So what has happened?
“Obviously the biggest threat is the economy, with its crippling effect on funding for all aspects of arts and education,” Milligan said. “This economy, similar to the Great Depression, puts artists on the road — looking for work where they can find it. … And if it takes a village to raise a child, it certainly takes a community of artists to keep a scene going.”
Milligan goes on to recount that not long ago writers were able to make a living doing workshops at public schools, but that many schools no longer have the budget to fund adequate amounts of textbooks, much less pay for visiting writers and artists. “I regularly get these pathetic letters from kids all over Texas asking if Wings Press can donate books to their classrooms or libraries,” he said. “I give away a lot of books, but those letters I just forward to Rick Perry.”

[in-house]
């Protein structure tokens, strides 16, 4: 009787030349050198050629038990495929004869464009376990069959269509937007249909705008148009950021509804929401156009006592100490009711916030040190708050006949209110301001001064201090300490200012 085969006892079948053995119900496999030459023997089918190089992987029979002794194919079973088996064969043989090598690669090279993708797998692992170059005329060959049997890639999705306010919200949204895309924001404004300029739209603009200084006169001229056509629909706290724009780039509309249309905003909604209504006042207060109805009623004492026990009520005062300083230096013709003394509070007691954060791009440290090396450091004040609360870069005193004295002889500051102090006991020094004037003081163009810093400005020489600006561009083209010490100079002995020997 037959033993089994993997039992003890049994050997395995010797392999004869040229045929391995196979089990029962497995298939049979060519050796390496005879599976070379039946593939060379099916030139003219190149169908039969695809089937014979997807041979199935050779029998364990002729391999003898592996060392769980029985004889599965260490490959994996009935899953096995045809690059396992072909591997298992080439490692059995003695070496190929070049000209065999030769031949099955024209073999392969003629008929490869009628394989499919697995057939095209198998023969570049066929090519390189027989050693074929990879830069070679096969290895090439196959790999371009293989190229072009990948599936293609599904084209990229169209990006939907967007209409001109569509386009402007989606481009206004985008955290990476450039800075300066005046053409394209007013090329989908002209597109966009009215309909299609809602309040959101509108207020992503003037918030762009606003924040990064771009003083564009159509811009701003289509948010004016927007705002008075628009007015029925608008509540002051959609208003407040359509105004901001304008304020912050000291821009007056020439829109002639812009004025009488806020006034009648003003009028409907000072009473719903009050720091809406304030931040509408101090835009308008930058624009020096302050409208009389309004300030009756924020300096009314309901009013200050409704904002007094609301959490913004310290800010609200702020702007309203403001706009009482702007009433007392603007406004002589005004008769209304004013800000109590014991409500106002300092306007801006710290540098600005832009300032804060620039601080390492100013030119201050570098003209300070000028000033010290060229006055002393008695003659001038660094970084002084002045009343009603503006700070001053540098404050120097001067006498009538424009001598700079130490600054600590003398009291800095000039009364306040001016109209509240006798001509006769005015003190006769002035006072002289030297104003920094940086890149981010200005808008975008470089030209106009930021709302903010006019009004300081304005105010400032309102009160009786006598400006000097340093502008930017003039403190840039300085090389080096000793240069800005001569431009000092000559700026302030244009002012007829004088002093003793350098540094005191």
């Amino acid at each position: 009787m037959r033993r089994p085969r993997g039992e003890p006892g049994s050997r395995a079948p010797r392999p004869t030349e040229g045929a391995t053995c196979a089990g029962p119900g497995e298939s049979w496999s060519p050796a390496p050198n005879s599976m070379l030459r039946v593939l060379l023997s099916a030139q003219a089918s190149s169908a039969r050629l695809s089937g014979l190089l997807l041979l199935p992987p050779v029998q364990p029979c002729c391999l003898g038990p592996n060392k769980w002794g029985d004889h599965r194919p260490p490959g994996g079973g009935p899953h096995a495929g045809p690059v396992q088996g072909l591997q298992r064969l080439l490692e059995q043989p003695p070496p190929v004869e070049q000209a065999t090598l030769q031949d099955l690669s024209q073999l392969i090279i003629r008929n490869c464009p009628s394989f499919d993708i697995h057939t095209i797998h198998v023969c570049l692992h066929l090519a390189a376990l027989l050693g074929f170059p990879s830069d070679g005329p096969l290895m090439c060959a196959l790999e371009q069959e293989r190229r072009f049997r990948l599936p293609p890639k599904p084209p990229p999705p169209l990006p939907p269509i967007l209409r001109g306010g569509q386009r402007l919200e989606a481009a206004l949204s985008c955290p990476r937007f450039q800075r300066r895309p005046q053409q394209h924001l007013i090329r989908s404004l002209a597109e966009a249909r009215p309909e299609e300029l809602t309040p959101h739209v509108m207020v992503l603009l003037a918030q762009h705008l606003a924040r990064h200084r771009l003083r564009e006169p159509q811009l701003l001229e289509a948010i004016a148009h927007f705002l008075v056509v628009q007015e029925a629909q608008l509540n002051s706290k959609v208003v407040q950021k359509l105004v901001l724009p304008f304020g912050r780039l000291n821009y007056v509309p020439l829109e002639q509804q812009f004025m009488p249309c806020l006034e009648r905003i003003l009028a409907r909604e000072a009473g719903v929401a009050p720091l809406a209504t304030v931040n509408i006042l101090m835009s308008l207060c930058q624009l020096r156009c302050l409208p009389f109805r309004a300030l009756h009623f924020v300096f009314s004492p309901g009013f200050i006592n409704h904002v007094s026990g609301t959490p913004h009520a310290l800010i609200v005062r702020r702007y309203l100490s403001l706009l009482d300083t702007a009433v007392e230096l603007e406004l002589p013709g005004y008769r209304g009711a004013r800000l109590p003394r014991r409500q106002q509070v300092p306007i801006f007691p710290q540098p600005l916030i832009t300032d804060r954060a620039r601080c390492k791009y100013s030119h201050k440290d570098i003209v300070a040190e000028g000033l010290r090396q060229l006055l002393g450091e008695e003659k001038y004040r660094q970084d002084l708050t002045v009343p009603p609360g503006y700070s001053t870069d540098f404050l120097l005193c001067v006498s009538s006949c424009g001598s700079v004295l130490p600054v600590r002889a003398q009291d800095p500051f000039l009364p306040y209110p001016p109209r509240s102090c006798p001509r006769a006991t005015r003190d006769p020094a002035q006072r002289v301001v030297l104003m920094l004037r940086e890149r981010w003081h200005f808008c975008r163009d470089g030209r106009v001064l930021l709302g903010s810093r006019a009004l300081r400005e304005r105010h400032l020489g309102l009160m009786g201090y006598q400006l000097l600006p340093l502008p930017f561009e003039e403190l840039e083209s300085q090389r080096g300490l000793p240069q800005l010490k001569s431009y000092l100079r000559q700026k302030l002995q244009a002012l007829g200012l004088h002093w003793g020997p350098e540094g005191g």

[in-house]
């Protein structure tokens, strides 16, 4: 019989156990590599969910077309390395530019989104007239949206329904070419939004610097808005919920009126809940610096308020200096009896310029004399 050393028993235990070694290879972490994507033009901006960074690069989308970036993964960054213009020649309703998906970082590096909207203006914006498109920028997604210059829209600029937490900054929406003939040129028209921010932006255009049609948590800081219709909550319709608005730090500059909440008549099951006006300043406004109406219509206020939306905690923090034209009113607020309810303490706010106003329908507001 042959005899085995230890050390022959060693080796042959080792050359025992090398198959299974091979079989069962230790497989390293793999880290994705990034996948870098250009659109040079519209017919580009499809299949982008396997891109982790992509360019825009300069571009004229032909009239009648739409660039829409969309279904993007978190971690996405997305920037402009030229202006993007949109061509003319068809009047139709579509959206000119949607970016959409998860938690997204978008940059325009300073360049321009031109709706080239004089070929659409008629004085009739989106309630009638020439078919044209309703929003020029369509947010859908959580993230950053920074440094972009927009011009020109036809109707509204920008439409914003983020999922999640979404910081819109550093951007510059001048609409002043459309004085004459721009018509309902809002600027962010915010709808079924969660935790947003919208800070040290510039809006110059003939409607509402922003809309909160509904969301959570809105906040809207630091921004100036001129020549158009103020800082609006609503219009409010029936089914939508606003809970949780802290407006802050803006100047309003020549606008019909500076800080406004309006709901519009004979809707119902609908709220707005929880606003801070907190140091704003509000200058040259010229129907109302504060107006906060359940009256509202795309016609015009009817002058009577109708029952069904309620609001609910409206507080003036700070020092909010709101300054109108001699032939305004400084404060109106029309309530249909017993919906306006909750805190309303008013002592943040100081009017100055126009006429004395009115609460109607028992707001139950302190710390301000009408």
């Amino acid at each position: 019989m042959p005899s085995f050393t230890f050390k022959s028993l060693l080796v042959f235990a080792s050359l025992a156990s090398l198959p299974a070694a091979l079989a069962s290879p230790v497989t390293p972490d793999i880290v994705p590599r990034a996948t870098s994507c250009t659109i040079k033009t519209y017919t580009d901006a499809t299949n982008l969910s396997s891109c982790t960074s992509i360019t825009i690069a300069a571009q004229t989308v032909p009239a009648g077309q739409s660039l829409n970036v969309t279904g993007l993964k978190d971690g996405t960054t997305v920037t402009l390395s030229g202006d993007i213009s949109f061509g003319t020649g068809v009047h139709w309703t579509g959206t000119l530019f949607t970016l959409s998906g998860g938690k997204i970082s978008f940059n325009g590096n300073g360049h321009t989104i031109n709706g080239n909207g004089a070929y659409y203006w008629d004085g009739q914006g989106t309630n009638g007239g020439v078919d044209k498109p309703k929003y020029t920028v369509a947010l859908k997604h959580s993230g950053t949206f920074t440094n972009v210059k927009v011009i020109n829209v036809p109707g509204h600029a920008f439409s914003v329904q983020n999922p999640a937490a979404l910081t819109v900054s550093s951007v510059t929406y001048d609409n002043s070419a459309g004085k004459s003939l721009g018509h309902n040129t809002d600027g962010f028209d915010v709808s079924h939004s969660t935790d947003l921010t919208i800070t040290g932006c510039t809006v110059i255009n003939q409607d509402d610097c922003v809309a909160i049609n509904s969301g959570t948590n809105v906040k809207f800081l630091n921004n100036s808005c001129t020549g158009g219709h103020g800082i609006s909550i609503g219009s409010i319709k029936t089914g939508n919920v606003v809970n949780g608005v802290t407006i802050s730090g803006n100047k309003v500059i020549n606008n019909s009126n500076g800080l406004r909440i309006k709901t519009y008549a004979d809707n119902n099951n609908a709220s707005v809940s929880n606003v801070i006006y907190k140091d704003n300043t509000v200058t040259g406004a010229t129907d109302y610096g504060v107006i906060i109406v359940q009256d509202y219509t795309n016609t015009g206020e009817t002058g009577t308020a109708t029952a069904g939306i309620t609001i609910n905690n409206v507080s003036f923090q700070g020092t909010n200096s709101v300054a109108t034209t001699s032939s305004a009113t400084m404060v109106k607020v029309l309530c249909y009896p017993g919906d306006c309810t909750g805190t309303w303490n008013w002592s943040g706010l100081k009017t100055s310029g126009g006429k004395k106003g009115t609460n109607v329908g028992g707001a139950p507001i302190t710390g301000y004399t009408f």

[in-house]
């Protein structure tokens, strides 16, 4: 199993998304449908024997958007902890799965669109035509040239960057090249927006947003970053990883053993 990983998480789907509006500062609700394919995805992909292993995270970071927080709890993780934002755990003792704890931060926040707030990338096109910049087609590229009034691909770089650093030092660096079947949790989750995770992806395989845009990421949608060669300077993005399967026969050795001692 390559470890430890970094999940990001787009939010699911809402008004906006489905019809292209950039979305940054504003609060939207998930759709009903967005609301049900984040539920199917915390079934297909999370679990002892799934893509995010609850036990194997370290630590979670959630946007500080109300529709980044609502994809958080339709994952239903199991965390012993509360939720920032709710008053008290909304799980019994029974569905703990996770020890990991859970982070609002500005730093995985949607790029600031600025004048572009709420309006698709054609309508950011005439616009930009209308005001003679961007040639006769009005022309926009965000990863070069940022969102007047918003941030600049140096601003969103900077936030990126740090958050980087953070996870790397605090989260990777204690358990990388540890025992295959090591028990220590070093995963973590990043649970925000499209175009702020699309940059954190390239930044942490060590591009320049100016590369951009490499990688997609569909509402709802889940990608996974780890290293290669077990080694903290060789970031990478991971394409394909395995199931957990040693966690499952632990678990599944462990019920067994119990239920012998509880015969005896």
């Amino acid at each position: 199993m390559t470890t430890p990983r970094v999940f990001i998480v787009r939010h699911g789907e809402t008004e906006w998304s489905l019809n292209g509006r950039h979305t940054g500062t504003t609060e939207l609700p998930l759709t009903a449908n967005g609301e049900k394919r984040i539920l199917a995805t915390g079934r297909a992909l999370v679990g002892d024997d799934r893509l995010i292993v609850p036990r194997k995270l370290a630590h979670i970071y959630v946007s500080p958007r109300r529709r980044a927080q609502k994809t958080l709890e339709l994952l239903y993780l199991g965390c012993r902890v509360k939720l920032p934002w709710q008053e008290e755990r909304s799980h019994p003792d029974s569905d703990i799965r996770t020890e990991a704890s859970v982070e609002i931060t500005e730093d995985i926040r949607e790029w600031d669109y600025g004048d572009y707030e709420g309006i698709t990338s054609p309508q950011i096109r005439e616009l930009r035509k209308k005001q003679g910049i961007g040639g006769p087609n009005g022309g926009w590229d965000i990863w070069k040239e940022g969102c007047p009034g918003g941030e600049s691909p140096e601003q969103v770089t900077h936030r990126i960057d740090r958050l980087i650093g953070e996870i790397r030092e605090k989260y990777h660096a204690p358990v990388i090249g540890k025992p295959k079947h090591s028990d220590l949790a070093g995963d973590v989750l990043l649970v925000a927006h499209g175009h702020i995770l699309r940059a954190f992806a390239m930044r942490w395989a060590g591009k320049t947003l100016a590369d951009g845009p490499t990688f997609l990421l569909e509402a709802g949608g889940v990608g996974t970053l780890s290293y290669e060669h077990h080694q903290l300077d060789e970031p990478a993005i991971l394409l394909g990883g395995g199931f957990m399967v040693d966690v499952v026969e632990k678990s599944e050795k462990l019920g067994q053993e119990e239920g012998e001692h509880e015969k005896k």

Huffington Post profiled Wings last fall and the press will undoubtedly receive wider coverage when their 50th-anniversary special-edition hardback of Black Like Me hits the stands this September. Thanks to savvy contract-making skills, Milligan acquired rights to the definitive hardback and all future e-book sales of John Howard Griffin’s 1961 classic. Penguin Books, which still handles the paperback rights, is furious, said Milligan, who is happy to busy himself with the promotion and publication of what he sees as necessary voices.